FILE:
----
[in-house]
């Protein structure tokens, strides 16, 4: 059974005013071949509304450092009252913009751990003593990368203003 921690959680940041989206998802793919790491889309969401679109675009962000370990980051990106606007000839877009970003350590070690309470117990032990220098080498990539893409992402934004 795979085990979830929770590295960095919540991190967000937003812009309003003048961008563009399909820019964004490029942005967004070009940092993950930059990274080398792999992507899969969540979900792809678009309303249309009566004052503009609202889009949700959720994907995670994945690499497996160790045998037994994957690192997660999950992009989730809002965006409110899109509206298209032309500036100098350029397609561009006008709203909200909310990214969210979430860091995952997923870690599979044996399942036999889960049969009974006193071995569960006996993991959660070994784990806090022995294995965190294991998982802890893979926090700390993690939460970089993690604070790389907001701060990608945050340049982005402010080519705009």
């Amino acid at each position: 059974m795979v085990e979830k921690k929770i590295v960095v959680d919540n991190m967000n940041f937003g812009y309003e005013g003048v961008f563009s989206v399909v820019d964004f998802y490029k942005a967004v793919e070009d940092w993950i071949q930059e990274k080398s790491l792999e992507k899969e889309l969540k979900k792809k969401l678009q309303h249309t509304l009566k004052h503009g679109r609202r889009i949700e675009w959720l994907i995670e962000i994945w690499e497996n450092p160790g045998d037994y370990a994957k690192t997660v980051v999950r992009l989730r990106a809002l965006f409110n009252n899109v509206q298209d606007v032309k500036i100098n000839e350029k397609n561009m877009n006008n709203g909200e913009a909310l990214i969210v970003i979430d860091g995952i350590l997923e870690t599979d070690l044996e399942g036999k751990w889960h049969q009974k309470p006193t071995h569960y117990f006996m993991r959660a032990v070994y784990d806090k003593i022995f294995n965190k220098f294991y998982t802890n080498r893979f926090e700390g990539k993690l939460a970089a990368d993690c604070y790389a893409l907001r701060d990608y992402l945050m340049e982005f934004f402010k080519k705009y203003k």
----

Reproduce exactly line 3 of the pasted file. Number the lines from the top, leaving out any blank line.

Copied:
């Amino acid at each position: 059974m795979v085990e979830k921690k929770i590295v960095v959680d919540n991190m967000n940041f937003g812009y309003e005013g003048v961008f563009s989206v399909v820019d964004f998802y490029k942005a967004v793919e070009d940092w993950i071949q930059e990274k080398s790491l792999e992507k899969e889309l969540k979900k792809k969401l678009q309303h249309t509304l009566k004052h503009g679109r609202r889009i949700e675009w959720l994907i995670e962000i994945w690499e497996n450092p160790g045998d037994y370990a994957k690192t997660v980051v999950r992009l989730r990106a809002l965006f409110n009252n899109v509206q298209d606007v032309k500036i100098n000839e350029k397609n561009m877009n006008n709203g909200e913009a909310l990214i969210v970003i979430d860091g995952i350590l997923e870690t599979d070690l044996e399942g036999k751990w889960h049969q009974k309470p006193t071995h569960y117990f006996m993991r959660a032990v070994y784990d806090k003593i022995f294995n965190k220098f294991y998982t802890n080498r893979f926090e700390g990539k993690l939460a970089a990368d993690c604070y790389a893409l907001r701060d990608y992402l945050m340049e982005f934004f402010k080519k705009y203003k």